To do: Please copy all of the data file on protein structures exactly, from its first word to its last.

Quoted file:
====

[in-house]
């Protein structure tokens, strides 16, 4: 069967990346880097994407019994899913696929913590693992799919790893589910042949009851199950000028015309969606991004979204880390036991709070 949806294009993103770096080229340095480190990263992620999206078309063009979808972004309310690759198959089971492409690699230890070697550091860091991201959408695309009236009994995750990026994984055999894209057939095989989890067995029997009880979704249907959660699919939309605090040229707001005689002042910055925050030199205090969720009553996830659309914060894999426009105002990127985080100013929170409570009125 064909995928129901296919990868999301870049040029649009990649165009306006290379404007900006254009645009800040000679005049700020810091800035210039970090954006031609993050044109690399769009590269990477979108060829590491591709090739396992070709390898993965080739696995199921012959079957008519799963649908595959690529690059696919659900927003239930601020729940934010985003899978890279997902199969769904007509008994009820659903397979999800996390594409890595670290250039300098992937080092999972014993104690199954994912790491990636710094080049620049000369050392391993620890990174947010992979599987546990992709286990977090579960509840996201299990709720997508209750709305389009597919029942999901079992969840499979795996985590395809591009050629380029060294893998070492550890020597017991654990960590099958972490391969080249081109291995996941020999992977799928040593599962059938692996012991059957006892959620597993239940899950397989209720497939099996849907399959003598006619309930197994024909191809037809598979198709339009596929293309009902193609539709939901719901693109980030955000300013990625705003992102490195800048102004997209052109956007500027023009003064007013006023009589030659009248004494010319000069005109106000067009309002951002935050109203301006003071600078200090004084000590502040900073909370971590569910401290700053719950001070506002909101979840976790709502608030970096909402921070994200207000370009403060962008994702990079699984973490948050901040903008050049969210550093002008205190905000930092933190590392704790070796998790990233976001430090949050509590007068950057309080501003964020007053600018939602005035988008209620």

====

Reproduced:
[in-house]
């Protein structure tokens, strides 16, 4: 069967990346880097994407019994899913696929913590693992799919790893589910042949009851199950000028015309969606991004979204880390036991709070 949806294009993103770096080229340095480190990263992620999206078309063009979808972004309310690759198959089971492409690699230890070697550091860091991201959408695309009236009994995750990026994984055999894209057939095989989890067995029997009880979704249907959660699919939309605090040229707001005689002042910055925050030199205090969720009553996830659309914060894999426009105002990127985080100013929170409570009125 064909995928129901296919990868999301870049040029649009990649165009306006290379404007900006254009645009800040000679005049700020810091800035210039970090954006031609993050044109690399769009590269990477979108060829590491591709090739396992070709390898993965080739696995199921012959079957008519799963649908595959690529690059696919659900927003239930601020729940934010985003899978890279997902199969769904007509008994009820659903397979999800996390594409890595670290250039300098992937080092999972014993104690199954994912790491990636710094080049620049000369050392391993620890990174947010992979599987546990992709286990977090579960509840996201299990709720997508209750709305389009597919029942999901079992969840499979795996985590395809591009050629380029060294893998070492550890020597017991654990960590099958972490391969080249081109291995996941020999992977799928040593599962059938692996012991059957006892959620597993239940899950397989209720497939099996849907399959003598006619309930197994024909191809037809598979198709339009596929293309009902193609539709939901719901693109980030955000300013990625705003992102490195800048102004997209052109956007500027023009003064007013006023009589030659009248004494010319000069005109106000067009309002951002935050109203301006003071600078200090004084000590502040900073909370971590569910401290700053719950001070506002909101979840976790709502608030970096909402921070994200207000370009403060962008994702990079699984973490948050901040903008050049969210550093002008205190905000930092933190590392704790070796998790990233976001430090949050509590007068950057309080501003964020007053600018939602005035988008209620």